Naming names without naming them

Party politics allows us to balance intelligence and accountability


By Philippe Lagassé, Associate professor and the Barton Chair at Carleton University.


Several parliamentarians may have conspired with, or been compromised by, foreign powers. According to the National Security and Intelligence Committee of Parliamentarians (NSICOP), at least one of these parliamentarians may have shared confidential information with a foreign state. In light of these allegations, the Conservative Party and media commentators have asked the government to disclose the names of these parliamentarians. Doing so comes with risks, but not naming them robs us of any accountability.

What factors weigh for and against naming names? And is there a way to balance these competing considerations?

First off, it’s important to note that members of NSICOP wouldn’t be shielded by parliamentary privilege if they disclosed the names in Parliament. The NSICOP Act limits their protection from prosecution if they disclose classified information in parliamentary proceedings. Other parliamentarians could name the names in Parliament without facing prosecution, however, thanks to the protection of parliamentary privilege. Cabinet ministers could therefore name the names. Similarly, if a backbencher who isn’t an NSICOP member learned the names, they could disclose them in parliamentary proceedings, too.

Cabinet ministers will hesitate to air the names in Parliament. Sharing classified information could undermine ongoing investigations and possibly expose intelligence sources. Indeed, naming names could hamper the ability of the intelligence services to understand what the parliamentarians in question have been up to. Likewise, if the RCMP is investigating some of these parliamentarians and considering charging them, naming them would involve messing around with law enforcement.

Explicitly naming the parliamentarians in Parliament would leave them with no legal recourse. The named parliamentarians couldn’t sue for libel. They could protest all they like, but they would have no means of clearing their names if the allegations are false. Those who are eventually charged by the RCMP might have their day in court and perhaps clear their names, but there’s no guarantee charges will ever be laid. Simply put, the named parliamentarians may not benefit from anything like due process. Rightly or wrongly, I suspect this is leading their fellow parliamentarians to demur.

How can we get around these concerns? I’d argue the answer lies with political parties.

All opposition party leaders should be appointed privy councillors if they aren’t already. They should then be briefed on the parliamentarians who may have been compromised and what they are alleged to have done. Based on this information, the party leaders could then decide what political precautions or sanctions are appropriate. The suspected parliamentarians could be taken off committees. They could be removed from the party caucus and be forced to sit as independents. They could then be barred from running under the party banner in the next election. These sanctions would be harder to manage in the Senate, given the grouping system, but we have recent examples of Senators who’ve been rendered black sheep in the upper house.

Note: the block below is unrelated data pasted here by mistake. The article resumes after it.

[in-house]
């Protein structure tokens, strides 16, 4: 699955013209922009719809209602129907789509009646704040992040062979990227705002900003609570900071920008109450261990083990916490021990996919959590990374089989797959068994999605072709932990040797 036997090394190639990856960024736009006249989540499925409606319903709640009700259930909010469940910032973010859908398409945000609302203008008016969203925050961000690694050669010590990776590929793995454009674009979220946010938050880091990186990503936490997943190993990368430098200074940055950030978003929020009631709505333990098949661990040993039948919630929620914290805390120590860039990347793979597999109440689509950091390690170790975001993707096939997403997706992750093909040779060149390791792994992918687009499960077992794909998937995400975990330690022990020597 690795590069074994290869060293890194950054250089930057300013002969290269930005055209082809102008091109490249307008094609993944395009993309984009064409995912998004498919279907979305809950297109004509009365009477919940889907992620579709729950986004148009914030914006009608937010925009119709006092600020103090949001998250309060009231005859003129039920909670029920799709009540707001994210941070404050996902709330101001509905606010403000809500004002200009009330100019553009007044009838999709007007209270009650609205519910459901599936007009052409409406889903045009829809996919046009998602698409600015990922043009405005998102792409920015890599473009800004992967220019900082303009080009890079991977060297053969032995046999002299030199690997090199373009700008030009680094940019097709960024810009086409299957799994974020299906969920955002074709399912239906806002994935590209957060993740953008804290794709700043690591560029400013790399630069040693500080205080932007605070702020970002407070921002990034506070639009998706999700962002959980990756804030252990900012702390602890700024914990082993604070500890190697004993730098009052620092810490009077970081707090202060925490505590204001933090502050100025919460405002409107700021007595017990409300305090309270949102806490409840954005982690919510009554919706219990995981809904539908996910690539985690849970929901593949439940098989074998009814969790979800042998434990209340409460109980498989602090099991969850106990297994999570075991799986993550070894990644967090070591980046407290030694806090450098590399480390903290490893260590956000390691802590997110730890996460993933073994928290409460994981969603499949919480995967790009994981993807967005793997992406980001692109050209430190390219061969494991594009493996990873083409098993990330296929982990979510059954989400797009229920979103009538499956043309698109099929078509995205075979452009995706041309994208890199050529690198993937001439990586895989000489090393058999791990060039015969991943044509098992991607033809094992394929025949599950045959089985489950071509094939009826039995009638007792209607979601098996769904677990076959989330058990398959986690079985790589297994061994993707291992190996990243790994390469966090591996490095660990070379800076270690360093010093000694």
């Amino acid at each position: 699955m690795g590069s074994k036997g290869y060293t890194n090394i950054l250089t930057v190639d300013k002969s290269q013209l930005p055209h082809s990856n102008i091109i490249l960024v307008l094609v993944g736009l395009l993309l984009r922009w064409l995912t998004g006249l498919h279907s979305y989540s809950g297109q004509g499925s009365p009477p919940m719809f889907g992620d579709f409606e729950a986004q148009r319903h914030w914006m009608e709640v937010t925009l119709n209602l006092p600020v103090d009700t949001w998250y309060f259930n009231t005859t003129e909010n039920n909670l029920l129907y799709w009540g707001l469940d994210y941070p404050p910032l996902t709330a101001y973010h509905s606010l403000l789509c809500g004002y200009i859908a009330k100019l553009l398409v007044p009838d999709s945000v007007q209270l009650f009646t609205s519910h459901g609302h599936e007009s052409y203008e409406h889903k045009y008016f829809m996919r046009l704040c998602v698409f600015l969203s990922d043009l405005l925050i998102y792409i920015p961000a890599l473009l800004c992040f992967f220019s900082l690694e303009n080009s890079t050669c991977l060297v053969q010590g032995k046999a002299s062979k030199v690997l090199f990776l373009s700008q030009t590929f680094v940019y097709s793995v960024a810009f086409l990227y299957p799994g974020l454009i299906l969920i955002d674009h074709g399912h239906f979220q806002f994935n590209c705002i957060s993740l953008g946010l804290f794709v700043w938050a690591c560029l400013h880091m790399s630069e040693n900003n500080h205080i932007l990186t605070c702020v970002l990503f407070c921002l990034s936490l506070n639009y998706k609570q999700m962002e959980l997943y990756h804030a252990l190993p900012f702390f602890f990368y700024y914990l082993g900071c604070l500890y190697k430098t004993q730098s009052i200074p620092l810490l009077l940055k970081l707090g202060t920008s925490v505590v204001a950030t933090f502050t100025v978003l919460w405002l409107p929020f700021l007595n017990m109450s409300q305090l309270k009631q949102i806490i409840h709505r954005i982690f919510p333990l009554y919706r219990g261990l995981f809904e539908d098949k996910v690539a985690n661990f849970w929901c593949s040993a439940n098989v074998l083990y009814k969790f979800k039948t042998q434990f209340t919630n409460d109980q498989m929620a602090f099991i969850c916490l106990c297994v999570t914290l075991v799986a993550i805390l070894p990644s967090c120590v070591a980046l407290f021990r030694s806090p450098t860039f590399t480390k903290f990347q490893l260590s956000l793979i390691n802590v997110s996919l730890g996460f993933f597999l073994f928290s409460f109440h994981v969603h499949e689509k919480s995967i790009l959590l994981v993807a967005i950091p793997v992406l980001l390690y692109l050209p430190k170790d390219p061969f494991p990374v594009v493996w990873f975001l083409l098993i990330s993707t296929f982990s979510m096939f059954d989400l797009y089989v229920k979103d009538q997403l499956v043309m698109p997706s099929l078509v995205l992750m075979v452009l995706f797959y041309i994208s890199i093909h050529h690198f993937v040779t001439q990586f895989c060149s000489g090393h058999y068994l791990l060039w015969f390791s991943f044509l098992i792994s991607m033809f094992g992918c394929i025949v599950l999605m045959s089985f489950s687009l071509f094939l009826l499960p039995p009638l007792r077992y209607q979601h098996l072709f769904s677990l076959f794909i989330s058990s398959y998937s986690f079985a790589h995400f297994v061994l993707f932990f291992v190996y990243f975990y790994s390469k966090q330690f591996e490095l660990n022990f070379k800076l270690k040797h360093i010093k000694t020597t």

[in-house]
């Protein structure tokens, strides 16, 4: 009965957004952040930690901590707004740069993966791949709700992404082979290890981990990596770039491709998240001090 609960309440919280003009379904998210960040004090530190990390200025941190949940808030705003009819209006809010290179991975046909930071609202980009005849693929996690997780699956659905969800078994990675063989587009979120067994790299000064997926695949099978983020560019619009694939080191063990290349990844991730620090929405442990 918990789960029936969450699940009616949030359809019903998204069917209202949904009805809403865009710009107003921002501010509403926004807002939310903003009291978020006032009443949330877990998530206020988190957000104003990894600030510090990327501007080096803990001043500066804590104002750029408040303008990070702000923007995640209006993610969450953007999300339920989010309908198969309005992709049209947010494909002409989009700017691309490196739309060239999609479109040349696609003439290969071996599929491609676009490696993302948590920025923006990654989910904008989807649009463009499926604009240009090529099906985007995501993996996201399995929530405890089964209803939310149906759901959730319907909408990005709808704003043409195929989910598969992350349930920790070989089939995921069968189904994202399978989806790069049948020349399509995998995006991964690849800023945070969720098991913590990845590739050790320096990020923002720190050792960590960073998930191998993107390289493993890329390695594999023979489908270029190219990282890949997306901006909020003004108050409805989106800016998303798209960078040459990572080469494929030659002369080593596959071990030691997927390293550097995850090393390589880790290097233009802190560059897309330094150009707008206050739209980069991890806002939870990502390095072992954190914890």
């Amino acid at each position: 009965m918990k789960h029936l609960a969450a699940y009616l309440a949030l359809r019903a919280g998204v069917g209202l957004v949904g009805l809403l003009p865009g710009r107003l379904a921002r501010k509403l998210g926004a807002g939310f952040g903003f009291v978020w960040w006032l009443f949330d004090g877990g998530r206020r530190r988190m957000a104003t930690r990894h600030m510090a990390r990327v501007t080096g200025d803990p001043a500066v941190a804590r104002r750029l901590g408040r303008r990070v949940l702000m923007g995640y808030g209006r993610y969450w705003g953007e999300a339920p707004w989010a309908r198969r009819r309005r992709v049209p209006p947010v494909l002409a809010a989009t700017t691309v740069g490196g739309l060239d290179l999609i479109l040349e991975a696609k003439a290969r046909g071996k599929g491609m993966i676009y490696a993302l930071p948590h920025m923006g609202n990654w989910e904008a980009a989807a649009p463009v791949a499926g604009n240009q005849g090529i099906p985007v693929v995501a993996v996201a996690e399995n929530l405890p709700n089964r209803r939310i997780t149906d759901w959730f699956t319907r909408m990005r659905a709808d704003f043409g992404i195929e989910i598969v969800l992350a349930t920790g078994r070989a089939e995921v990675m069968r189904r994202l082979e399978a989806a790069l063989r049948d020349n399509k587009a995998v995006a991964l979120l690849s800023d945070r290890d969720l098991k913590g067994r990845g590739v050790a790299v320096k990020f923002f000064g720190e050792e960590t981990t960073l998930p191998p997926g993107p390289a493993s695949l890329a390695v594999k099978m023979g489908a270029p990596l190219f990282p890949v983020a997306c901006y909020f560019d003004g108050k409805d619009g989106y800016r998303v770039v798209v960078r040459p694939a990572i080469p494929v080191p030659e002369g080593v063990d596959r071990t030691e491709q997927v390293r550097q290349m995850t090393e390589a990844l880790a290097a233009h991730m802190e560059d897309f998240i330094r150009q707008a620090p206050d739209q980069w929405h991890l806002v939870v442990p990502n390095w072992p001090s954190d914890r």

What would these steps accomplish? The suspected parliamentarians would be known to the public and marginalised within the legislature. Importantly, though, they wouldn’t be publicly accused of anything. All we would know is that they’ve been sidelined. This would effectively end the political careers of the members of Parliament (MPs) among them.  They’d be forever known as the MPs who did something troubling, even if they never end up being charged with a crime.

The advantages of this approach are two-fold. Above all, it doesn’t involve disclosing details about what the intelligence services have gathered and suspect. Nor does it interfere with any criminal investigations. As well, the parliamentarians wouldn’t be openly named in Parliament. Although their reputations would still be damaged, details about what they’re suspect of having done wouldn’t be known, unless they’re subsequently charged.

That said, there would still be disadvantages. Ongoing intelligence operations could still be affected if the parliamentarians are known but not explicitly named. The parliamentarians who believe they’re innocent wouldn’t have anything resembling due process, particularly if they’re never charged with anything. And we can’t discount the possibility that the intelligence services are mistaken or unsure in some of these cases.

Still, the proposed approach would provide a measure of accountability. Nobody is owed a seat in Parliament or a successful political career. Many MPs have been pushed out of caucuses when they’ve been suspected of wrongdoing. Having party leaders briefed on the intelligence would allow them to make a judgement call. If they think the intelligence is too thin, they don’t need to act. The party leaders can look at each case on its merits.

While it isn’t perfect, we have a way to name names without naming names.

*This article was first published In Defence of Westminster